Israel may resume tax payments to new PA government - Livni
Foreign minister tells European counterparts government will resume transfers of tax revenue it collects on behalf of Palestinians if Fayyad’s administration commits to goal of future Palestinian state living side-by-side in peace with Israel
Foreign Minister Tzipi Livni said Monday Israel will resume payments of Palestinian tax revenues if West Bank government supports Israel's right to exist.
Livni, who met with the EU ministers in Luxembourg, said her government would resume transfers of tax revenue it collects on behalf of the Palestinians if Salam Fayyad’s new government committed to the goal of a future Palestinian state living side-by-side in peace with Israel.
The new government, she said, “can send the message of hope.”
“We are willing to work with those who support the goal of the two-state solution,” Livni said. If the Fayyad administration commits to that “Israel will ... of course release” hundreds of millions in tax money that it froze while Hamas was part of the Palestinian government.
The foreign minister said the Middle East was living “a moment of truth, a moment of decision for those who support the idea of a two-state solution as a goal, for those who support the values that Israel and the international community share and (for) the camp of moderates.”
The European Union, for its part, said it would resume direct aid to Fayyad’s new Palestinian government and urged Israel to restore the transfer of tax revenue to his West Bank administration.
Reacting to a dramatic new situation in the Middle East, EU foreign policy chief Javier Solana said the 27-nation bloc will resume direct aid that was frozen more than a year ago after the stridently anti-Israel Hamas movement came to power.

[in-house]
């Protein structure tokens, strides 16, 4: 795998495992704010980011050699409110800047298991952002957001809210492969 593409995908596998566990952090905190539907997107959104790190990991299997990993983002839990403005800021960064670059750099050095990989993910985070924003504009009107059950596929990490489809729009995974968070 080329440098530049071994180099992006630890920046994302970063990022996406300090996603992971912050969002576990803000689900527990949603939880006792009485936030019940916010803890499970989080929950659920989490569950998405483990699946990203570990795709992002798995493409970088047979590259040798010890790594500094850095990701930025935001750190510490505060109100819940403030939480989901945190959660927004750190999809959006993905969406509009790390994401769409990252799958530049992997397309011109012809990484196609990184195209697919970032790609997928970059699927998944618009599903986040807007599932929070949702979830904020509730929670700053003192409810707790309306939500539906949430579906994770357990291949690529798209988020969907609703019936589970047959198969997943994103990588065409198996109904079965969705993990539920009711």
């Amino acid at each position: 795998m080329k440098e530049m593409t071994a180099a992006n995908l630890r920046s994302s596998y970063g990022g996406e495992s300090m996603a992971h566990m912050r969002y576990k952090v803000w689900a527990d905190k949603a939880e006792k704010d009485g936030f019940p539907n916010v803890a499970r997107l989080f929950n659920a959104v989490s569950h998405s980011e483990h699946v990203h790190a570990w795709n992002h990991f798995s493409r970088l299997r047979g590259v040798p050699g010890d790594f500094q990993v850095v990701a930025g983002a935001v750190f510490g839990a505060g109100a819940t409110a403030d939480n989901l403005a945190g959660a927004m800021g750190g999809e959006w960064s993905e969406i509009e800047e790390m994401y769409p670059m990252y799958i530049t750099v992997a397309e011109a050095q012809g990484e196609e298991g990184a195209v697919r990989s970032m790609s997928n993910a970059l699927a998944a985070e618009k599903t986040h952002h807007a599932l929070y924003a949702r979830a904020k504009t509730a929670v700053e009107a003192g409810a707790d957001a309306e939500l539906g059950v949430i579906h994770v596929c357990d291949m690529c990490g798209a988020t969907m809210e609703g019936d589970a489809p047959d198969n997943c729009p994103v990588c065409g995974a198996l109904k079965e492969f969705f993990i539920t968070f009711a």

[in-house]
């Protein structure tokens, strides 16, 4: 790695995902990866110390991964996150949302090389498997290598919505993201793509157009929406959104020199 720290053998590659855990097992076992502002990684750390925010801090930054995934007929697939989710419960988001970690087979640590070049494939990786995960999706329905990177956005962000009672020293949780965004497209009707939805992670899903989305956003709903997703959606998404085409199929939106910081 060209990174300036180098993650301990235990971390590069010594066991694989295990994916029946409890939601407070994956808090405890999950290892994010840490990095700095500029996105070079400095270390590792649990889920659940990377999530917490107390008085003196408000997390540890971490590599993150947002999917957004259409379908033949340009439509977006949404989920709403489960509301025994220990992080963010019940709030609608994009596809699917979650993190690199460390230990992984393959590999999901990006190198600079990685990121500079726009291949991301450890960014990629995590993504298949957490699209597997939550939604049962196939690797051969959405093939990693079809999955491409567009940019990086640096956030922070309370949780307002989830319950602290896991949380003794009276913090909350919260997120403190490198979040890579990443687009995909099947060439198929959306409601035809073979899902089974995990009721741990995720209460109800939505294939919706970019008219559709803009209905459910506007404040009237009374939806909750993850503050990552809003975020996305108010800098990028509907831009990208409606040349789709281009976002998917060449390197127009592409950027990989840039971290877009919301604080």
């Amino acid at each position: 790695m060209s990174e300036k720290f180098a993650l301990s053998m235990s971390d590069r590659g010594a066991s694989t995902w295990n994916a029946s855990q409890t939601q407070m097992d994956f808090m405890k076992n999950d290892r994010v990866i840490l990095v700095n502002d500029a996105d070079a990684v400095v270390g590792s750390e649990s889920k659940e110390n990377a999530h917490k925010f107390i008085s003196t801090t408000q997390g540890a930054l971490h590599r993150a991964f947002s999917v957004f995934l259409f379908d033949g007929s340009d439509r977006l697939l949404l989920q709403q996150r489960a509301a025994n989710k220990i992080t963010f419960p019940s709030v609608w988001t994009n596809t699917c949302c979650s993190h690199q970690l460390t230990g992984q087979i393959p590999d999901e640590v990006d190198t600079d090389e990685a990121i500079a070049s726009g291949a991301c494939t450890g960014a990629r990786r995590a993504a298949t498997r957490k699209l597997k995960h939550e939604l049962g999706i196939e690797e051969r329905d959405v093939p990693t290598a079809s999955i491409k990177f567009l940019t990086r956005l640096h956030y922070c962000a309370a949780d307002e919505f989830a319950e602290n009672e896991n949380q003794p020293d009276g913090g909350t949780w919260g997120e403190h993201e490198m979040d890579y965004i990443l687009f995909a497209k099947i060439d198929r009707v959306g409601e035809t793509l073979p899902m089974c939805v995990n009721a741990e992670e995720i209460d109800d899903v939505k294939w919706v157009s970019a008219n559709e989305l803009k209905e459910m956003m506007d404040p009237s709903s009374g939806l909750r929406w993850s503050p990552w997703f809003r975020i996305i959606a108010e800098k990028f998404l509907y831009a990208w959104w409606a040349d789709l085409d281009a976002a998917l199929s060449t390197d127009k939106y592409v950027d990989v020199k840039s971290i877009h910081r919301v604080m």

Solana said the EU planned to deliver aid for Palestinians in the Gaza Strip through the United Nations or an existing temporary program that bypasses the Hamas leadership there.
'We have to continue helping Palestinians'
The bloc will continue to try to isolate Hamas, which seized control of the Gaza Strip last week, prompting Palestinian President Mahmoud Abbas to dissolve the Hamas-Fatah unity government and establish a new, Fatah-led administration to govern the West Bank.
“In order to help the Palestinian people in Gaza, we will need some mechanism that cannot be a direct support” given that Hamas is sworn to destroy the Jewish state, Solana said during the meeting.
The EU foreign ministers’ meeting with Livni was planned long before last week’s power grab by Hamas. EU External Relations Commissioner Benita Ferrero-Waldner said aid to Fayyad’s West Bank government can only be given if it commits to sound bookkeeping. There was no immediate word on when the EU assistance would resume.
German Foreign Minister Frank-Walter Steinmeier, the meeting’s chairman, criticized Hamas for last week’s violent takeover of the Gaza Strip, which left the Palestinians physically divided and under rival leaderships.
“I think that it is mainly to Hamas that we have to look when we have to point the finger at someone,” Steinmeier said.
The Gaza-West Bank division has complicated matters for the EU, the Palestinians’ largest source of foreign aid. The Europeans side with the Fatah movement, calling Abbas the president of all of the 4.3 million Palestinians.
Yet the humanitarian conditions in the Gaza Strip - now ruled by Islamic Hamas, a group sworn to destroy Israel - are more dire than in the West Bank. Gaza is home to 1.4 million people.
“As far as Gaza is concerned we have to continue helping the Palestinian people,” said Solana. “We cannot let them down at this moment.”